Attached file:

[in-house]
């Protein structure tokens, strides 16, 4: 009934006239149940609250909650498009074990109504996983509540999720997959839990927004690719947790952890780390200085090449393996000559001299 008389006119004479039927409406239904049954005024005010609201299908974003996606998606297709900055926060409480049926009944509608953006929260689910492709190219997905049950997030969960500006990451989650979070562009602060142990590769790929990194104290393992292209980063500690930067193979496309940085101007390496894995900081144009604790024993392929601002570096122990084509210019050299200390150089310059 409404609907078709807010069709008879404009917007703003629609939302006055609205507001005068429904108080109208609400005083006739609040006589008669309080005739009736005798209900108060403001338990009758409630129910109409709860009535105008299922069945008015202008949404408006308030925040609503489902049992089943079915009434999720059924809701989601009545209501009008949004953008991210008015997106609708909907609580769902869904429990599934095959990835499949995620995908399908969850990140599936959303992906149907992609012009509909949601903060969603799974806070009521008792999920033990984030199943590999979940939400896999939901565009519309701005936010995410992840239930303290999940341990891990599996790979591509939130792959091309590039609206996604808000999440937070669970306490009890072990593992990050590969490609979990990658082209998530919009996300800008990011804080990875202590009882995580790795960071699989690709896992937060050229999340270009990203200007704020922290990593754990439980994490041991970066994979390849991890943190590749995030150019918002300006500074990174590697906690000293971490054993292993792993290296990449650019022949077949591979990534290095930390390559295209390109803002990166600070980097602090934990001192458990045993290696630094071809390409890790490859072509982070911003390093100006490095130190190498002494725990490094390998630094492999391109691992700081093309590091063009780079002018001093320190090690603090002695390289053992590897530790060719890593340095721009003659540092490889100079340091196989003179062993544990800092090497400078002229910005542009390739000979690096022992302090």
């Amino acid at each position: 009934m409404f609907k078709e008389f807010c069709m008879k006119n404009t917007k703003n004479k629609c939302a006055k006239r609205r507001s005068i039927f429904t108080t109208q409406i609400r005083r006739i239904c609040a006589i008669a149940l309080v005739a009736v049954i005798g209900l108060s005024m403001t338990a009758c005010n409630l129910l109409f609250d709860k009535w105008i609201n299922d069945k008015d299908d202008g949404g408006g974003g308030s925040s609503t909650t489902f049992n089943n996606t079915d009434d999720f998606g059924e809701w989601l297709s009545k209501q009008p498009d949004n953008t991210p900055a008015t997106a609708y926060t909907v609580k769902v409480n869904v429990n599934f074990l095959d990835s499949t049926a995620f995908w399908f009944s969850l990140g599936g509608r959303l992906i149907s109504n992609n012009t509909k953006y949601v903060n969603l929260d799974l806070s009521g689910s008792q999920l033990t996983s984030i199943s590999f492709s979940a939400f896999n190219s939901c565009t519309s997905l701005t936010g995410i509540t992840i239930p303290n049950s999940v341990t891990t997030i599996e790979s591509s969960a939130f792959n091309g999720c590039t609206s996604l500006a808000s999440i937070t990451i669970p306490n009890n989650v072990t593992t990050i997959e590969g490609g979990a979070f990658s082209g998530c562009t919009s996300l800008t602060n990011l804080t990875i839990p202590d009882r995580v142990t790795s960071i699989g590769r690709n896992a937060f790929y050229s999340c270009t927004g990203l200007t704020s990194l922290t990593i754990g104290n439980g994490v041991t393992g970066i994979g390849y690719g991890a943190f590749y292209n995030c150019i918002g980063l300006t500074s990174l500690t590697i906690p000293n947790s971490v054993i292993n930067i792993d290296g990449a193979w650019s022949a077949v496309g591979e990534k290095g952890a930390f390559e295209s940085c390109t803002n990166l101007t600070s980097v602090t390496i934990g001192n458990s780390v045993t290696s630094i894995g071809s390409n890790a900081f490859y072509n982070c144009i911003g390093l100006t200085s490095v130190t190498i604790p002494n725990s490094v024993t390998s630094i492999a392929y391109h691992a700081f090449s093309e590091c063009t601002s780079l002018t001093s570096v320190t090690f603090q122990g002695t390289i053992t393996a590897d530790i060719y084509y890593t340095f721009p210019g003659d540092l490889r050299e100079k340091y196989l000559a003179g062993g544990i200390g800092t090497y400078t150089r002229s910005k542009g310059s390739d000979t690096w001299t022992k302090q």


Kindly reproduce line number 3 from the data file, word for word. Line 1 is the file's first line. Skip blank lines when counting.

């Amino acid at each position: 009934m409404f609907k078709e008389f807010c069709m008879k006119n404009t917007k703003n004479k629609c939302a006055k006239r609205r507001s005068i039927f429904t108080t109208q409406i609400r005083r006739i239904c609040a006589i008669a149940l309080v005739a009736v049954i005798g209900l108060s005024m403001t338990a009758c005010n409630l129910l109409f609250d709860k009535w105008i609201n299922d069945k008015d299908d202008g949404g408006g974003g308030s925040s609503t909650t489902f049992n089943n996606t079915d009434d999720f998606g059924e809701w989601l297709s009545k209501q009008p498009d949004n953008t991210p900055a008015t997106a609708y926060t909907v609580k769902v409480n869904v429990n599934f074990l095959d990835s499949t049926a995620f995908w399908f009944s969850l990140g599936g509608r959303l992906i149907s109504n992609n012009t509909k953006y949601v903060n969603l929260d799974l806070s009521g689910s008792q999920l033990t996983s984030i199943s590999f492709s979940a939400f896999n190219s939901c565009t519309s997905l701005t936010g995410i509540t992840i239930p303290n049950s999940v341990t891990t997030i599996e790979s591509s969960a939130f792959n091309g999720c590039t609206s996604l500006a808000s999440i937070t990451i669970p306490n009890n989650v072990t593992t990050i997959e590969g490609g979990a979070f990658s082209g998530c562009t919009s996300l800008t602060n990011l804080t990875i839990p202590d009882r995580v142990t790795s960071i699989g590769r690709n896992a937060f790929y050229s999340c270009t927004g990203l200007t704020s990194l922290t990593i754990g104290n439980g994490v041991t393992g970066i994979g390849y690719g991890a943190f590749y292209n995030c150019i918002g980063l300006t500074s990174l500690t590697i906690p000293n947790s971490v054993i292993n930067i792993d290296g990449a193979w650019s022949a077949v496309g591979e990534k290095g952890a930390f390559e295209s940085c390109t803002n990166l101007t600070s980097v602090t390496i934990g001192n458990s780390v045993t290696s630094i894995g071809s390409n890790a900081f490859y072509n982070c144009i911003g390093l100006t200085s490095v130190t190498i604790p002494n725990s490094v024993t390998s630094i492999a392929y391109h691992a700081f090449s093309e590091c063009t601002s780079l002018t001093s570096v320190t090690f603090q122990g002695t390289i053992t393996a590897d530790i060719y084509y890593t340095f721009p210019g003659d540092l490889r050299e100079k340091y196989l000559a003179g062993g544990i200390g800092t090497y400078t150089r002229s910005k542009g310059s390739d000979t690096w001299t022992k302090q």